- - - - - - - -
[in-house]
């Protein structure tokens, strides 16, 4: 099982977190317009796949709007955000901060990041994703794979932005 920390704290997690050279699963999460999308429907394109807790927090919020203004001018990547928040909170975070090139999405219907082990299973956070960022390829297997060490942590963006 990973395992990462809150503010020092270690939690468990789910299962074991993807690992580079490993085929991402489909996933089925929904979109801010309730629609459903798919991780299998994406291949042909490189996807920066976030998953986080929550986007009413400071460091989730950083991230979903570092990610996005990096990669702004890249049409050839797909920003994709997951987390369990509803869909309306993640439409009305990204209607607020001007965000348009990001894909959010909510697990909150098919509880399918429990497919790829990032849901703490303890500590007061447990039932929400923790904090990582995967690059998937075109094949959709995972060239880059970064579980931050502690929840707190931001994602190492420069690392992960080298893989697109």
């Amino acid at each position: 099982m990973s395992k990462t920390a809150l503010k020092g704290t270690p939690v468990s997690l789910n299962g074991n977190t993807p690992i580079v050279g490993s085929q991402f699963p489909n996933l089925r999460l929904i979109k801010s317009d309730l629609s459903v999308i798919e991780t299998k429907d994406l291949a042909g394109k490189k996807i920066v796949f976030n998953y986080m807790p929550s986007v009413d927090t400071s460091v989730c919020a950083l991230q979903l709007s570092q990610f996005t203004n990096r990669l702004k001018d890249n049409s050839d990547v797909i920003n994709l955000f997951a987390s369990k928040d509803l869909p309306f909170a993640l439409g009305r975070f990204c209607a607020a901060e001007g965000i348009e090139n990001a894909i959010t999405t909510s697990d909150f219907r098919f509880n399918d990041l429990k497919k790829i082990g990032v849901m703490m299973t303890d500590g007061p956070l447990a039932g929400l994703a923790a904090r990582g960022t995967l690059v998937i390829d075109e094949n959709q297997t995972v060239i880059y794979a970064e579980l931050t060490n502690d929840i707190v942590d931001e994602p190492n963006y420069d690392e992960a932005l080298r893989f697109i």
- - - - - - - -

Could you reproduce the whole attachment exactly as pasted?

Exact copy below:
[in-house]
């Protein structure tokens, strides 16, 4: 099982977190317009796949709007955000901060990041994703794979932005 920390704290997690050279699963999460999308429907394109807790927090919020203004001018990547928040909170975070090139999405219907082990299973956070960022390829297997060490942590963006 990973395992990462809150503010020092270690939690468990789910299962074991993807690992580079490993085929991402489909996933089925929904979109801010309730629609459903798919991780299998994406291949042909490189996807920066976030998953986080929550986007009413400071460091989730950083991230979903570092990610996005990096990669702004890249049409050839797909920003994709997951987390369990509803869909309306993640439409009305990204209607607020001007965000348009990001894909959010909510697990909150098919509880399918429990497919790829990032849901703490303890500590007061447990039932929400923790904090990582995967690059998937075109094949959709995972060239880059970064579980931050502690929840707190931001994602190492420069690392992960080298893989697109």
């Amino acid at each position: 099982m990973s395992k990462t920390a809150l503010k020092g704290t270690p939690v468990s997690l789910n299962g074991n977190t993807p690992i580079v050279g490993s085929q991402f699963p489909n996933l089925r999460l929904i979109k801010s317009d309730l629609s459903v999308i798919e991780t299998k429907d994406l291949a042909g394109k490189k996807i920066v796949f976030n998953y986080m807790p929550s986007v009413d927090t400071s460091v989730c919020a950083l991230q979903l709007s570092q990610f996005t203004n990096r990669l702004k001018d890249n049409s050839d990547v797909i920003n994709l955000f997951a987390s369990k928040d509803l869909p309306f909170a993640l439409g009305r975070f990204c209607a607020a901060e001007g965000i348009e090139n990001a894909i959010t999405t909510s697990d909150f219907r098919f509880n399918d990041l429990k497919k790829i082990g990032v849901m703490m299973t303890d500590g007061p956070l447990a039932g929400l994703a923790a904090r990582g960022t995967l690059v998937i390829d075109e094949n959709q297997t995972v060239i880059y794979a970064e579980l931050t060490n502690d929840i707190v942590d931001e994602p190492n963006y420069d690392e992960a932005l080298r893989f697109i």